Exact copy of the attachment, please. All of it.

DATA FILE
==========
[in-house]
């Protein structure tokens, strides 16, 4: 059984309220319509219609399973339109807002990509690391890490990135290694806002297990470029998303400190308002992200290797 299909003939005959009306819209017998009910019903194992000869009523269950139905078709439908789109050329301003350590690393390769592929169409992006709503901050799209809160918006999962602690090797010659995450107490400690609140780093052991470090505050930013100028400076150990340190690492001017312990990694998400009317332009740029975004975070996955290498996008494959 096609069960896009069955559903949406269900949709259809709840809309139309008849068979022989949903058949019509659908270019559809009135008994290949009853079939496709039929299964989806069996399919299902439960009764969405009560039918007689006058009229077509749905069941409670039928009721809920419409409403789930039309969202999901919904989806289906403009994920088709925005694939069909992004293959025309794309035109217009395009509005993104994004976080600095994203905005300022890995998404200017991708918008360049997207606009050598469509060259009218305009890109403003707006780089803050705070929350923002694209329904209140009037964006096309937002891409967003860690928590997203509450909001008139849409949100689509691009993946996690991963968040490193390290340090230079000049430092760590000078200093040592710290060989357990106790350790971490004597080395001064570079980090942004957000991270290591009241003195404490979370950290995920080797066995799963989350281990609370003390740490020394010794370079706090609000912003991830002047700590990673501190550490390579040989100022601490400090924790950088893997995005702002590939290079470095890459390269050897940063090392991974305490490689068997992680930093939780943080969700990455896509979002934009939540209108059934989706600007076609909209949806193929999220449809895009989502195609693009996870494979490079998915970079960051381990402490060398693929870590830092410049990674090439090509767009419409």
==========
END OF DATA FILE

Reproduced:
[in-house]
């Protein structure tokens, strides 16, 4: 059984309220319509219609399973339109807002990509690391890490990135290694806002297990470029998303400190308002992200290797 299909003939005959009306819209017998009910019903194992000869009523269950139905078709439908789109050329301003350590690393390769592929169409992006709503901050799209809160918006999962602690090797010659995450107490400690609140780093052991470090505050930013100028400076150990340190690492001017312990990694998400009317332009740029975004975070996955290498996008494959 096609069960896009069955559903949406269900949709259809709840809309139309008849068979022989949903058949019509659908270019559809009135008994290949009853079939496709039929299964989806069996399919299902439960009764969405009560039918007689006058009229077509749905069941409670039928009721809920419409409403789930039309969202999901919904989806289906403009994920088709925005694939069909992004293959025309794309035109217009395009509005993104994004976080600095994203905005300022890995998404200017991708918008360049997207606009050598469509060259009218305009890109403003707006780089803050705070929350923002694209329904209140009037964006096309937002891409967003860690928590997203509450909001008139849409949100689509691009993946996690991963968040490193390290340090230079000049430092760590000078200093040592710290060989357990106790350790971490004597080395001064570079980090942004957000991270290591009241003195404490979370950290995920080797066995799963989350281990609370003390740490020394010794370079706090609000912003991830002047700590990673501190550490390579040989100022601490400090924790950088893997995005702002590939290079470095890459390269050897940063090392991974305490490689068997992680930093939780943080969700990455896509979002934009939540209108059934989706600007076609909209949806193929999220449809895009989502195609693009996870494979490079998915970079960051381990402490060398693929870590830092410049990674090439090509767009419409």